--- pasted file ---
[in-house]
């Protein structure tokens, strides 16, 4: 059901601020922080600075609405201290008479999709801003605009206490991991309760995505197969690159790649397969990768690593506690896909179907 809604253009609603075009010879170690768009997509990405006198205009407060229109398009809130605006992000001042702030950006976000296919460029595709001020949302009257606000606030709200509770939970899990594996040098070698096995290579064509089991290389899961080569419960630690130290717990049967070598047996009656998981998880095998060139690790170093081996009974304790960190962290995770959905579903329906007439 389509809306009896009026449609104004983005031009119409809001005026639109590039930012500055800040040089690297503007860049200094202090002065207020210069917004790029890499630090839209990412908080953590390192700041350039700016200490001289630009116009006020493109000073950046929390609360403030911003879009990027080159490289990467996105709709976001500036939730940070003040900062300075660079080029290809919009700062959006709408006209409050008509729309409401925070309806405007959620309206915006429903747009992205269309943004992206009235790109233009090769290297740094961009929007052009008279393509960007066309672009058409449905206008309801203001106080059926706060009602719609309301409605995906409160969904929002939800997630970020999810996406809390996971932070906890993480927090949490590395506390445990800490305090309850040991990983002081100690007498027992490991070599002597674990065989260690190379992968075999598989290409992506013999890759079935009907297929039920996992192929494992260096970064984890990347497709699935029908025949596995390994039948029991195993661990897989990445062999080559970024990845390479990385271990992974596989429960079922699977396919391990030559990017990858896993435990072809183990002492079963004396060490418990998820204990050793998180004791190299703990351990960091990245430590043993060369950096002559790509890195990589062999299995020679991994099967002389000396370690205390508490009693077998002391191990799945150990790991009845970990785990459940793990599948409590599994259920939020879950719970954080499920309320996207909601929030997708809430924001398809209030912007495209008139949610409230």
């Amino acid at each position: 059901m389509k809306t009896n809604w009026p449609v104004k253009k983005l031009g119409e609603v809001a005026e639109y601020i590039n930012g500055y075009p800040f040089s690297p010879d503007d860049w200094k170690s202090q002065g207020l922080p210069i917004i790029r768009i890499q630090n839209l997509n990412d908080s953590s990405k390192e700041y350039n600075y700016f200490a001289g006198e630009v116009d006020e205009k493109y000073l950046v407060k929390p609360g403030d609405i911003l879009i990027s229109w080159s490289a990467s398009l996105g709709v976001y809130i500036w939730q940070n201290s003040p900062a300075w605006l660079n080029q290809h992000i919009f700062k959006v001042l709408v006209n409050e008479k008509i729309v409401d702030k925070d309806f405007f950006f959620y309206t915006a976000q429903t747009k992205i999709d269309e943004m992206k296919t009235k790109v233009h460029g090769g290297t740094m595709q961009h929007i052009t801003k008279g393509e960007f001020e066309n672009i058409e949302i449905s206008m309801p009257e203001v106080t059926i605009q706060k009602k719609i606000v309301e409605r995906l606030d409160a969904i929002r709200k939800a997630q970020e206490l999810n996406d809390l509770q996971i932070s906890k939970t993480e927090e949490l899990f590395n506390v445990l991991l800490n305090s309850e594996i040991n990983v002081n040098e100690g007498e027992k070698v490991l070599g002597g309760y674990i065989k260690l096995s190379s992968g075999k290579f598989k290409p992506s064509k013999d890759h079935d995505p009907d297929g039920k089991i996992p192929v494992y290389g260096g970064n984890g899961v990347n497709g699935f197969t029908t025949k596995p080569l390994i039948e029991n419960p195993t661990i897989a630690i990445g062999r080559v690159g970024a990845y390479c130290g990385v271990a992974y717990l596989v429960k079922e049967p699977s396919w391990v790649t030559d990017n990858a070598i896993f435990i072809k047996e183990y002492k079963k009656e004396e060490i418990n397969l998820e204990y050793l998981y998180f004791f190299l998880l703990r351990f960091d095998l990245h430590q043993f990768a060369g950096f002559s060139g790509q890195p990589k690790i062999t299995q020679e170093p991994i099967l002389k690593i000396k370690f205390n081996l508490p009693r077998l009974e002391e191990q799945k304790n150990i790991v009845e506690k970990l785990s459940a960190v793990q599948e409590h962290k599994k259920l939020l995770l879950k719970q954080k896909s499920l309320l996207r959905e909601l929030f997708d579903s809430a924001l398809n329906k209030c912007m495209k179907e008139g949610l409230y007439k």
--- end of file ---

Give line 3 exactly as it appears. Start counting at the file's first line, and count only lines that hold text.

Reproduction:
């Amino acid at each position: 059901m389509k809306t009896n809604w009026p449609v104004k253009k983005l031009g119409e609603v809001a005026e639109y601020i590039n930012g500055y075009p800040f040089s690297p010879d503007d860049w200094k170690s202090q002065g207020l922080p210069i917004i790029r768009i890499q630090n839209l997509n990412d908080s953590s990405k390192e700041y350039n600075y700016f200490a001289g006198e630009v116009d006020e205009k493109y000073l950046v407060k929390p609360g403030d609405i911003l879009i990027s229109w080159s490289a990467s398009l996105g709709v976001y809130i500036w939730q940070n201290s003040p900062a300075w605006l660079n080029q290809h992000i919009f700062k959006v001042l709408v006209n409050e008479k008509i729309v409401d702030k925070d309806f405007f950006f959620y309206t915006a976000q429903t747009k992205i999709d269309e943004m992206k296919t009235k790109v233009h460029g090769g290297t740094m595709q961009h929007i052009t801003k008279g393509e960007f001020e066309n672009i058409e949302i449905s206008m309801p009257e203001v106080t059926i605009q706060k009602k719609i606000v309301e409605r995906l606030d409160a969904i929002r709200k939800a997630q970020e206490l999810n996406d809390l509770q996971i932070s906890k939970t993480e927090e949490l899990f590395n506390v445990l991991l800490n305090s309850e594996i040991n990983v002081n040098e100690g007498e027992k070698v490991l070599g002597g309760y674990i065989k260690l096995s190379s992968g075999k290579f598989k290409p992506s064509k013999d890759h079935d995505p009907d297929g039920k089991i996992p192929v494992y290389g260096g970064n984890g899961v990347n497709g699935f197969t029908t025949k596995p080569l390994i039948e029991n419960p195993t661990i897989a630690i990445g062999r080559v690159g970024a990845y390479c130290g990385v271990a992974y717990l596989v429960k079922e049967p699977s396919w391990v790649t030559d990017n990858a070598i896993f435990i072809k047996e183990y002492k079963k009656e004396e060490i418990n397969l998820e204990y050793l998981y998180f004791f190299l998880l703990r351990f960091d095998l990245h430590q043993f990768a060369g950096f002559s060139g790509q890195p990589k690790i062999t299995q020679e170093p991994i099967l002389k690593i000396k370690f205390n081996l508490p009693r077998l009974e002391e191990q799945k304790n150990i790991v009845e506690k970990l785990s459940a960190v793990q599948e409590h962290k599994k259920l939020l995770l879950k719970q954080k896909s499920l309320l996207r959905e909601l929030f997708d579903s809430a924001l398809n329906k209030c912007m495209k179907e008139g949610l409230y007439k």